Montgomery County Women's History Archive:
40 Women of Historical Significance in Montgomery County
Stella Biddison Werner
First woman President of the
Montgomery County Council
First woman in Maryland to be named
President of a county government body
Stella Biddison Werner was born in Baltimore in 1901. Her father was a Maryland state senator and her great-grandfather served in the Maryland state legislature. She attended Easter High School while taking jobs as a playground supervisor and at the Baltimore Sun. After graduating from Goucher College in Baltimore in 1922, she worked as personnel manager for Hutzler Brothers Department Store also in Baltimore. In 1925, she married John H. Werner, a mechanical engineer, and moved to Montgomery County in 1928.
Werner became involved in community groups in the Bethesda-Chevy Chase area. In 1934, she organized the Women’s Democratic Club of Leland. In 1936 she served as president of the Bethesda Elementary PTA. In 1938, Werner served on the steering committee to establish the Bethesda Public Library. At the same time, she was chair of the committee formed to open the Bethesda-Chevy Chase Recreation Center. During World War II, Werner served on the operating committee of the Bethesda USO and also helped organize the Montgomery County YMCA.
From 1942 to 1947, Werner worked vigorously as Executive Director of the Montgomery County Charter Committee promoting the home rule movement and leading the fight for council manager form of government for the county. The 1948 charter established the council manager government and abolished the old order of county government run by commissioners. In 1950, Werner, a Democrat, was elected to the new council she helped to create. In 1952, Werner became the first woman in Maryland to win a Democratic primary election for congressional office. However, she lost the Sixth District race in the general election.
Werner was reelected in 1954 and 1958 to the Montgomery County Council. While on the Council, she was a member of the Executive Committee of the Maryland State Association of County Commissioners and Chair of the Internal Operations Committee of the Washington Metropolitan Council of Governments. She also was Vice Chair of urban counties in the National Association of County Officials. She fought for laws prohibiting conflicts in county planning and zoning operations. She was credited as being a major force behind passage of the county’s 1962 ordinance prohibiting racial segregation in public accommodations.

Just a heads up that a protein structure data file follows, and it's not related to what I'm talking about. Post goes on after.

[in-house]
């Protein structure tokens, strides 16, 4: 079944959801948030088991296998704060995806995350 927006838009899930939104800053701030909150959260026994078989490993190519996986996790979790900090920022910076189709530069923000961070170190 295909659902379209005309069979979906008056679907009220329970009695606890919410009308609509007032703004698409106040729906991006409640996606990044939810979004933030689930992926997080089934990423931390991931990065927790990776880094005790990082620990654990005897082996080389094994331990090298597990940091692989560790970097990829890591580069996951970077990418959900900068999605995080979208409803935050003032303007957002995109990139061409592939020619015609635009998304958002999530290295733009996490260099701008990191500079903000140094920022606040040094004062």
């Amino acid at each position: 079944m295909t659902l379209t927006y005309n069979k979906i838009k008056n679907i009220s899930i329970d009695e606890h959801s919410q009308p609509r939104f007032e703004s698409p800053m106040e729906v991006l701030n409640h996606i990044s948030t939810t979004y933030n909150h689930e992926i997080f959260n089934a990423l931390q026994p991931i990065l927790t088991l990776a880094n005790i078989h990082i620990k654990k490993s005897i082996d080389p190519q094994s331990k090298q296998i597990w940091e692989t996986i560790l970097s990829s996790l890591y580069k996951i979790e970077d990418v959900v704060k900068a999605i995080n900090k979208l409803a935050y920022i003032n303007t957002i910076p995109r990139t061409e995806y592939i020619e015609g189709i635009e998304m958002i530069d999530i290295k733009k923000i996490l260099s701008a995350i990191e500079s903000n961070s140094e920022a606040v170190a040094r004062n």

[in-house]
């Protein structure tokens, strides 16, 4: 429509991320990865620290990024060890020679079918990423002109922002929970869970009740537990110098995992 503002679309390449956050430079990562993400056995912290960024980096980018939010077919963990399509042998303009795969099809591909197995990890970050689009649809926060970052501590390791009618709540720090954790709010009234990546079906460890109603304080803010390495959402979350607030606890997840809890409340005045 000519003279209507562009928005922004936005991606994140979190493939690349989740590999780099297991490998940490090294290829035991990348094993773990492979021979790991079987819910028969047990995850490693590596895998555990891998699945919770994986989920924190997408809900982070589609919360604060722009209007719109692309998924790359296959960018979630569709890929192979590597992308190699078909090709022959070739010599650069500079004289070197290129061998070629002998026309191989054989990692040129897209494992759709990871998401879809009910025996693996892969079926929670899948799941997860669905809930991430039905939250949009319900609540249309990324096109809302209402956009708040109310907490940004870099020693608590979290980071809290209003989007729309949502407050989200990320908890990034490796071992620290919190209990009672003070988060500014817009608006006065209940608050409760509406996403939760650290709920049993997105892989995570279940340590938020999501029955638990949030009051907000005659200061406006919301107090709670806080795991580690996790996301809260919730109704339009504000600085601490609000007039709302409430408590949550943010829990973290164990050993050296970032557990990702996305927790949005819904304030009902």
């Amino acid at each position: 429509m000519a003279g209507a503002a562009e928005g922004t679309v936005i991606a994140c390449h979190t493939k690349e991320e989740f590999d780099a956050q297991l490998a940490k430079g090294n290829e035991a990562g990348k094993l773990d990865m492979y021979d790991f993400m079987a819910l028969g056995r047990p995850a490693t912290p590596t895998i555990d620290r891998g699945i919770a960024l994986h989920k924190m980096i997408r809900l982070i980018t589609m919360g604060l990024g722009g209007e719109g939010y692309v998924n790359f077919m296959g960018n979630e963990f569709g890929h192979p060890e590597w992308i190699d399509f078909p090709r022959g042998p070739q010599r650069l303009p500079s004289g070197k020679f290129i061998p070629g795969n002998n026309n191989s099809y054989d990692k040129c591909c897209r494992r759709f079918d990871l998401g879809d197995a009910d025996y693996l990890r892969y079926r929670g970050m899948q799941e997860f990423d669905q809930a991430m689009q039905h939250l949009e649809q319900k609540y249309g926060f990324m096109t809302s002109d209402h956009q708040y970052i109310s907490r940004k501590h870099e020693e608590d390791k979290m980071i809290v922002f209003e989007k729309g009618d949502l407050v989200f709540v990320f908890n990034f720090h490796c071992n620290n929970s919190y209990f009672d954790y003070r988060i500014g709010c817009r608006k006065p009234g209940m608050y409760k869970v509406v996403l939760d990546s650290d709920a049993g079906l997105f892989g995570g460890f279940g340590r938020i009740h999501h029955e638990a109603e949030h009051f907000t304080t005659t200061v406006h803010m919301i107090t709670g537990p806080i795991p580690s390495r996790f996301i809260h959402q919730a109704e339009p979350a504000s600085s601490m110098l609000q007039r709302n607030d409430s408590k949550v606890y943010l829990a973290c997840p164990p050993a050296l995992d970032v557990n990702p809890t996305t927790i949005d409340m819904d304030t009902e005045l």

In 1959, Werner was chosen President of the Council, making her the first woman to hold that position. Despite her success, she felt that politics at the governmental level was dominated by men. “Women work mostly at the precinct level,” Werner declared to a local newspaper. “This should be changed. There are many, many competent women who have the time to study, attend meetings and devote full time to governmental activities.” In 1962, she made her fourth bid for a seat on the council but was defeated. After that, she did not hold public office. “I think it was the defeat and my age and the fact that my home meant so much to me,” Werner confided to a local newspaper in 1980. “I just wanted to get a lot more out of life than I had been getting. Politics takes your life over completely. I felt that I had given enough.”
In addition to public office, Werner was an active member of the community and the Methodist Church. For five years she had an interview program, “Club Time with Stella Werner,” on a local radio station, and a weekly column, “Listening,” about local government on the Bethesda Record. A longtime member of the Bethesda United Methodist Church and of the Damascus United Methodist Church, Werner continued teaching Sunday school, a task that she executed for 34 years. She was the first president of the Women’s Society of Christian Service of the Bethesda Methodist Church. Later, she became an honorary member. She also was an honorary member of the Silver Spring Business and Professional Women’s Club. Werner received the Good Citizenship Awards from the Bethesda Chevy Chase Chamber of Commerce and the Junior Chamber of Commerce.
Werner’s strong commitment and long service to the community can be summarized in her own words. “I was born into the Methodist church and grew up as an activist, always reaching out and getting involved to improve conditions around me,” she told a reporter one year before her death. Werner died of cancer at the age of 79 in 1981. The County Council Office building in downtown Rockville is named the Stella B. Werner Council Office Building in her honor.
- Montgomery County Archives
- The Montgomery County Historical Society Library
- Peerless Rockville
- Montgomery County, Maryland. Our History and Government. Rockville, Maryland: Montgomery County Government (1999)